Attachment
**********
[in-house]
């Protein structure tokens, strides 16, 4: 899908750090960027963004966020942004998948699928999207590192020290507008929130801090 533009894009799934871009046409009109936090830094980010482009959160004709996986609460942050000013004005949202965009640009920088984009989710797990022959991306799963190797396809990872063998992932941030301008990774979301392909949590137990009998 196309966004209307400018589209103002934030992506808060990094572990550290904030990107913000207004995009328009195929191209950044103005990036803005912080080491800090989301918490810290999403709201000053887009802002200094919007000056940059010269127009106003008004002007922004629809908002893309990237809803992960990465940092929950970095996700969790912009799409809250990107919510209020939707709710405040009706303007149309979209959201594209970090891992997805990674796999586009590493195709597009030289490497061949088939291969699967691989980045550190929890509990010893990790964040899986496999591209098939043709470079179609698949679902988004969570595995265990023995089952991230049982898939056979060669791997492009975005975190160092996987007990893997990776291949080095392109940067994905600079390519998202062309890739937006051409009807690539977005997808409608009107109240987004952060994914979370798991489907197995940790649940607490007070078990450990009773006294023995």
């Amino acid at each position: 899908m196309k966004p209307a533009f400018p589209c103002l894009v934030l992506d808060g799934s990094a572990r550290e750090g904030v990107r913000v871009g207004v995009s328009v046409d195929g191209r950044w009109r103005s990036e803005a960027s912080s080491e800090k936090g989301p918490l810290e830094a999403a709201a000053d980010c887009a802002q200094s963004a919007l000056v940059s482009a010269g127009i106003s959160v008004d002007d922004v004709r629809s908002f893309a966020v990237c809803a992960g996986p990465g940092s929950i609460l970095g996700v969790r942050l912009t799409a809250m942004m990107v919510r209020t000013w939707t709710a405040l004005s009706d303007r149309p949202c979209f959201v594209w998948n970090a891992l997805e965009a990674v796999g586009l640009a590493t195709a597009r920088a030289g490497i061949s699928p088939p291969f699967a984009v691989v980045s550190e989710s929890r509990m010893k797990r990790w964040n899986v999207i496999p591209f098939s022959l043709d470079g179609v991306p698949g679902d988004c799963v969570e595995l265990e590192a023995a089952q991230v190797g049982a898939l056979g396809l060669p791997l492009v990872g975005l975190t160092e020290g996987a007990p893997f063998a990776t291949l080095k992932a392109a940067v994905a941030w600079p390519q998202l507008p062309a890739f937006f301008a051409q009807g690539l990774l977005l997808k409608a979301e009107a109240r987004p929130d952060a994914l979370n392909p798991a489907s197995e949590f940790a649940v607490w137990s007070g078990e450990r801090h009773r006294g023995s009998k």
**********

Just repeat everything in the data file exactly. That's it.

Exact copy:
[in-house]
């Protein structure tokens, strides 16, 4: 899908750090960027963004966020942004998948699928999207590192020290507008929130801090 533009894009799934871009046409009109936090830094980010482009959160004709996986609460942050000013004005949202965009640009920088984009989710797990022959991306799963190797396809990872063998992932941030301008990774979301392909949590137990009998 196309966004209307400018589209103002934030992506808060990094572990550290904030990107913000207004995009328009195929191209950044103005990036803005912080080491800090989301918490810290999403709201000053887009802002200094919007000056940059010269127009106003008004002007922004629809908002893309990237809803992960990465940092929950970095996700969790912009799409809250990107919510209020939707709710405040009706303007149309979209959201594209970090891992997805990674796999586009590493195709597009030289490497061949088939291969699967691989980045550190929890509990010893990790964040899986496999591209098939043709470079179609698949679902988004969570595995265990023995089952991230049982898939056979060669791997492009975005975190160092996987007990893997990776291949080095392109940067994905600079390519998202062309890739937006051409009807690539977005997808409608009107109240987004952060994914979370798991489907197995940790649940607490007070078990450990009773006294023995």
């Amino acid at each position: 899908m196309k966004p209307a533009f400018p589209c103002l894009v934030l992506d808060g799934s990094a572990r550290e750090g904030v990107r913000v871009g207004v995009s328009v046409d195929g191209r950044w009109r103005s990036e803005a960027s912080s080491e800090k936090g989301p918490l810290e830094a999403a709201a000053d980010c887009a802002q200094s963004a919007l000056v940059s482009a010269g127009i106003s959160v008004d002007d922004v004709r629809s908002f893309a966020v990237c809803a992960g996986p990465g940092s929950i609460l970095g996700v969790r942050l912009t799409a809250m942004m990107v919510r209020t000013w939707t709710a405040l004005s009706d303007r149309p949202c979209f959201v594209w998948n970090a891992l997805e965009a990674v796999g586009l640009a590493t195709a597009r920088a030289g490497i061949s699928p088939p291969f699967a984009v691989v980045s550190e989710s929890r509990m010893k797990r990790w964040n899986v999207i496999p591209f098939s022959l043709d470079g179609v991306p698949g679902d988004c799963v969570e595995l265990e590192a023995a089952q991230v190797g049982a898939l056979g396809l060669p791997l492009v990872g975005l975190t160092e020290g996987a007990p893997f063998a990776t291949l080095k992932a392109a940067v994905a941030w600079p390519q998202l507008p062309a890739f937006f301008a051409q009807g690539l990774l977005l997808k409608a979301e009107a109240r987004p929130d952060a994914l979370n392909p798991a489907s197995e949590f940790a649940v607490w137990s007070g078990e450990r801090h009773r006294g023995s009998k």